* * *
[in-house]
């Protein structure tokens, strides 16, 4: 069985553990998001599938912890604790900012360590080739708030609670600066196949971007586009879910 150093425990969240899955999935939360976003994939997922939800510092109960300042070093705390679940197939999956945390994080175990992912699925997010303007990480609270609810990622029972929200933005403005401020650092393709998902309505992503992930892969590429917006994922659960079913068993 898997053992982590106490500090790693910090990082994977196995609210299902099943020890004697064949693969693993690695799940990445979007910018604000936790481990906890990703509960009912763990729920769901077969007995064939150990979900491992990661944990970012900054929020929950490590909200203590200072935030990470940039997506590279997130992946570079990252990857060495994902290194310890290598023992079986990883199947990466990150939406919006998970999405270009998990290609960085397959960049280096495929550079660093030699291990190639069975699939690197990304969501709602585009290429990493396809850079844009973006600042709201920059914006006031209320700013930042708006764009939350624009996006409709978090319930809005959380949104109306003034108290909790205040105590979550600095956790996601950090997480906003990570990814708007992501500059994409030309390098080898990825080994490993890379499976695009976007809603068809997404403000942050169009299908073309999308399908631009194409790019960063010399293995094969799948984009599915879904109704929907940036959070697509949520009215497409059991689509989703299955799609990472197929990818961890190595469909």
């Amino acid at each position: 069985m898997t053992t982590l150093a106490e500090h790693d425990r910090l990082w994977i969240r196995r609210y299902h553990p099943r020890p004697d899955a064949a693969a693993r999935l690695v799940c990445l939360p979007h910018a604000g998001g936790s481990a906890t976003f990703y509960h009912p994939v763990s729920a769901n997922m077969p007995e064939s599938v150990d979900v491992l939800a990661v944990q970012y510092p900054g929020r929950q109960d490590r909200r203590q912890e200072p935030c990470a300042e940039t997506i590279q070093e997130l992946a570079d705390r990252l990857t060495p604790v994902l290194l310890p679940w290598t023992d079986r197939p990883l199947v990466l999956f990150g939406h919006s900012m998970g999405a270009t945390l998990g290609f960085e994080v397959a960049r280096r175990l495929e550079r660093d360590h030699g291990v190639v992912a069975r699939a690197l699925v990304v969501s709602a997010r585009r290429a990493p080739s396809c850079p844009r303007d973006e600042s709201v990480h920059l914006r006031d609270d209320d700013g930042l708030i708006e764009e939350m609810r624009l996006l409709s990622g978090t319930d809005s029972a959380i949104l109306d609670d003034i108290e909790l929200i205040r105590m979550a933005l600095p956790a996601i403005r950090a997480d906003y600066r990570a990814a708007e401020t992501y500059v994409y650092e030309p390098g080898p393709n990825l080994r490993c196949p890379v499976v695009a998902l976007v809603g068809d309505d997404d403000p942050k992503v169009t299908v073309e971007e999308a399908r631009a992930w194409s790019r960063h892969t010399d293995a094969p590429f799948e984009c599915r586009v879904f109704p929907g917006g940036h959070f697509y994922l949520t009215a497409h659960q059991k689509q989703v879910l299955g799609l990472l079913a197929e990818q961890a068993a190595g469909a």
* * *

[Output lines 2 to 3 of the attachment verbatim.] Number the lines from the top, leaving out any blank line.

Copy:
């Protein structure tokens, strides 16, 4: 069985553990998001599938912890604790900012360590080739708030609670600066196949971007586009879910 150093425990969240899955999935939360976003994939997922939800510092109960300042070093705390679940197939999956945390994080175990992912699925997010303007990480609270609810990622029972929200933005403005401020650092393709998902309505992503992930892969590429917006994922659960079913068993 898997053992982590106490500090790693910090990082994977196995609210299902099943020890004697064949693969693993690695799940990445979007910018604000936790481990906890990703509960009912763990729920769901077969007995064939150990979900491992990661944990970012900054929020929950490590909200203590200072935030990470940039997506590279997130992946570079990252990857060495994902290194310890290598023992079986990883199947990466990150939406919006998970999405270009998990290609960085397959960049280096495929550079660093030699291990190639069975699939690197990304969501709602585009290429990493396809850079844009973006600042709201920059914006006031209320700013930042708006764009939350624009996006409709978090319930809005959380949104109306003034108290909790205040105590979550600095956790996601950090997480906003990570990814708007992501500059994409030309390098080898990825080994490993890379499976695009976007809603068809997404403000942050169009299908073309999308399908631009194409790019960063010399293995094969799948984009599915879904109704929907940036959070697509949520009215497409059991689509989703299955799609990472197929990818961890190595469909």
């Amino acid at each position: 069985m898997t053992t982590l150093a106490e500090h790693d425990r910090l990082w994977i969240r196995r609210y299902h553990p099943r020890p004697d899955a064949a693969a693993r999935l690695v799940c990445l939360p979007h910018a604000g998001g936790s481990a906890t976003f990703y509960h009912p994939v763990s729920a769901n997922m077969p007995e064939s599938v150990d979900v491992l939800a990661v944990q970012y510092p900054g929020r929950q109960d490590r909200r203590q912890e200072p935030c990470a300042e940039t997506i590279q070093e997130l992946a570079d705390r990252l990857t060495p604790v994902l290194l310890p679940w290598t023992d079986r197939p990883l199947v990466l999956f990150g939406h919006s900012m998970g999405a270009t945390l998990g290609f960085e994080v397959a960049r280096r175990l495929e550079r660093d360590h030699g291990v190639v992912a069975r699939a690197l699925v990304v969501s709602a997010r585009r290429a990493p080739s396809c850079p844009r303007d973006e600042s709201v990480h920059l914006r006031d609270d209320d700013g930042l708030i708006e764009e939350m609810r624009l996006l409709s990622g978090t319930d809005s029972a959380i949104l109306d609670d003034i108290e909790l929200i205040r105590m979550a933005l600095p956790a996601i403005r950090a997480d906003y600066r990570a990814a708007e401020t992501y500059v994409y650092e030309p390098g080898p393709n990825l080994r490993c196949p890379v499976v695009a998902l976007v809603g068809d309505d997404d403000p942050k992503v169009t299908v073309e971007e999308a399908r631009a992930w194409s790019r960063h892969t010399d293995a094969p590429f799948e984009c599915r586009v879904f109704p929907g917006g940036h959070f697509y994922l949520t009215a497409h659960q059991k689509q989703v879910l299955g799609l990472l079913a197929e990818q961890a068993a190595g469909a």